What are the pros and cons about powerwashing a wooden picket fence
(42 inches high fwiw).
Am I right about the cons:
It will take a long time to get at the fence from all angles,
including the sufaces neaer where the rails and th and pickets meet
the round posts.
I'm going to break several of my pickets that might last for years if
I don't touch them. (I can no longer find pickets to match, I only
have 80 new ones left, and I can't make more because they are flat on
one side and rounded on the other.
If I don't do a very good job, there will be noticable lines and spots
that are still dirty.
Even if I seem to do a perfect job, it will start getting dirty again
and maybe not evenly.
I just don't like the whole idea. In my world, certain things were
not expected to be cleaned. I replace the pickets that break because
of age, and I replaced the ones that had visible termite damage.
The pros are that it will be cleaner and lighter colored for a couple
years or more.
Something said to me makes me expect that I will be pressured to do so
some time in the future.
Power washing is one of my services.
If you like the look of weathered wood, leave it alone.
If you, or SWMBO, prefer the look of new wood, power washing *can* do a
good job of refreshing the surface if you do it right:
* Don't get the wand too close, or you'll gouge the wood. I once did
this on purpose to my many-years-old-and-never-maintained cedar deck.
Careful work gave me a rustic look.
* Talk with a pro at a real paint store about their wood cleaning and
bleaching products. If you put them on right, your fence will look
* Yes, it will be a lot of trouble to get into all the corners.
* Once you finish renewing the wood, apply a transparent finish to
keep it looking that way. You'll have to reapply the finish every few
years, since *all* finishes eventually fail outdoors. Your new buddy at
the paint store will be glad to help you.
Note: You *can* get new pickets, but you'll have to find a woodworker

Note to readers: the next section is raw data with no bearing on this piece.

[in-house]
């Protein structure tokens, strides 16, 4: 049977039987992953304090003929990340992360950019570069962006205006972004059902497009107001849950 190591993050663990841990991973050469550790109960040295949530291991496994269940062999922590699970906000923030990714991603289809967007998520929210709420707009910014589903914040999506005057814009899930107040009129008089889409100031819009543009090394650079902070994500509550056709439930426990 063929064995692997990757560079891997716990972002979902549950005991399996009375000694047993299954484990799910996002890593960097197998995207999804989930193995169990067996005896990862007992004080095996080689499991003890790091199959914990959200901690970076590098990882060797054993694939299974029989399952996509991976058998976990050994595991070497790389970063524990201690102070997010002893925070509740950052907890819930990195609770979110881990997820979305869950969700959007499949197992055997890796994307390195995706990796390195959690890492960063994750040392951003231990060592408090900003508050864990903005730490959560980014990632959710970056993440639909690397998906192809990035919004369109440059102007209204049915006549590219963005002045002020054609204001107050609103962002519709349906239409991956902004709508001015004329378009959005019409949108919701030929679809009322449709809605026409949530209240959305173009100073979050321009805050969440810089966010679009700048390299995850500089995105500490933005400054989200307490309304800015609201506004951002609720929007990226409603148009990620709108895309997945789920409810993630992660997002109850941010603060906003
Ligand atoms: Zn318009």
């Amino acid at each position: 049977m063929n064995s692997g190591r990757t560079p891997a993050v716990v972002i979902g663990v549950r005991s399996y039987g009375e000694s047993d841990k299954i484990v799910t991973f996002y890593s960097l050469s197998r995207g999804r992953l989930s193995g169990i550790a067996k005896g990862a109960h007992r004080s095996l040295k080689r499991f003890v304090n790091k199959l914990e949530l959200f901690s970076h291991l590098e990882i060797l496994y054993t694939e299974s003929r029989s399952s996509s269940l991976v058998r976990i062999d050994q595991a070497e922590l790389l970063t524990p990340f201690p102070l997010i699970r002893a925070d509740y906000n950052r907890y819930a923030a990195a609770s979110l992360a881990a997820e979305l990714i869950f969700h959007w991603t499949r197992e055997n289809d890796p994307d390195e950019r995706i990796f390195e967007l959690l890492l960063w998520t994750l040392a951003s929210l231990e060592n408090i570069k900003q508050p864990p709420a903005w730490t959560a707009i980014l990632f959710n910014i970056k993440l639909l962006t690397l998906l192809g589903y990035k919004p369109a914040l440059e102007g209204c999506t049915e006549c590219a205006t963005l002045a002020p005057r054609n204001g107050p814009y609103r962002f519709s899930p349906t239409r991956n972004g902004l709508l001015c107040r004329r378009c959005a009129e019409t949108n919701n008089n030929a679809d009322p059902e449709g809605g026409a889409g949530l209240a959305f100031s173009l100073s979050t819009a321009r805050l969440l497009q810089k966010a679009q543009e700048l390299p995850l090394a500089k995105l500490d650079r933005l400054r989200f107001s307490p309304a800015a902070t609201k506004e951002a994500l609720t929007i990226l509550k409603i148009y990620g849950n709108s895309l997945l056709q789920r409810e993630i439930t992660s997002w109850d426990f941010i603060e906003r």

with a shaper. They're actually pretty common. Ask around at church;
you probably already know someone.
On Mon, 28 Jul 2008 22:54:12 +0000 (UTC), "SteveB"
Wow. I'm lucky to have you reply.
I do. It's fine with me. I'm sure there's enough work out there
I'm good at being careful for a while, but there's maybe 100 feet. I
know that's not much by a lot of standards, but it's well past the
point of fun to the point of work.
Great. I'm glad to have a knowledgable person agree with me. I'll
never do a good job on something I didn't want to do in the first
place. (It's the HOA architectural chairman who owns the power
sprayer, and who said I could use it. :( )
I didn't want to spend much money -- they were a dollar a piece when I
could get them -- but I will pursue this anyhow.
I had thought that the semi-round pickets were the end pieces when a
log was cut into lumber, that the round side was what was just under
the bark. Any truth to that?
Or were they all made with a shaper to begin with, and that's too
expensive for mass sales now.
Or is there some thing about cutting up logs that doesn't leave the
outside piece anymore, like higher demand for particle board?
BTW, what is T1-11? It seems like it's a mixture of some segment of
wood with maybe a lot of glue. It takes a long long time to rot, but
it doesn't look like treated plywood either, if there is such a thing.
Oh boy. The anally-retentive types _love_ HOAs, and the ones with the
tightest pucker get themselves on the board.
I bid you peace.
That's not a bad price. Like most small jobs, there's more work in
setting up and putting away tools than there is in actual woodworking.
That's possible, but I'd have to look at the picket to tell.
That's possible too. A shaper is nothing but a big-honkin' version of a
router table. The router is a lot bigger so it can drive 4" bits. You
could probably make your pickets with a router.
The sawmill takes the bark off the log first, probably with water jets,
then saw it into boards. Some boards have curved edges because they
came from the outside of the log. If the board is destined for finish
work (stuff you can see), they'll cut off the curved part. If it's
going to be a stud inside a wall, nobody cares what it looks like as
long as it's strong enough. I used 2x4 last week that had large pockets
of actual bark still attached. Just to be safe, I used it for deadwood
at the top of a wall--that's what the wallboard gets nailed to.
The sawdust and waste bits are either burned for power or made into
particle board, MDF, OSB, etc.
It's plywood with a rough (rustic) surface with grooves cut in to
simulate boards. It's good for siding, as long as you paint it and keep
it off the ground. It might have some type of treatment. You can
probably buy it both ways. I always paint it, so I would prefer no
All plywood has glue. The cheap plywood (mostly from China nowadays)
has more glue and less wood. The last Chinese plywood I bought (and
believe me, it _is_ the last) also had metal filings in the glue.
Replace the whole thing with a lovely plastic fence that never looks
dirty and sell the power washer on eBay. Plant lots of screening
greenery around the new fence to make it blend in with the area. Use
nice thick layers of cypress mulch to keep the nasty rain from
splashing dirt on the fence or the ground cover. Neatness counts, so
use plastic borders for total control. HTH
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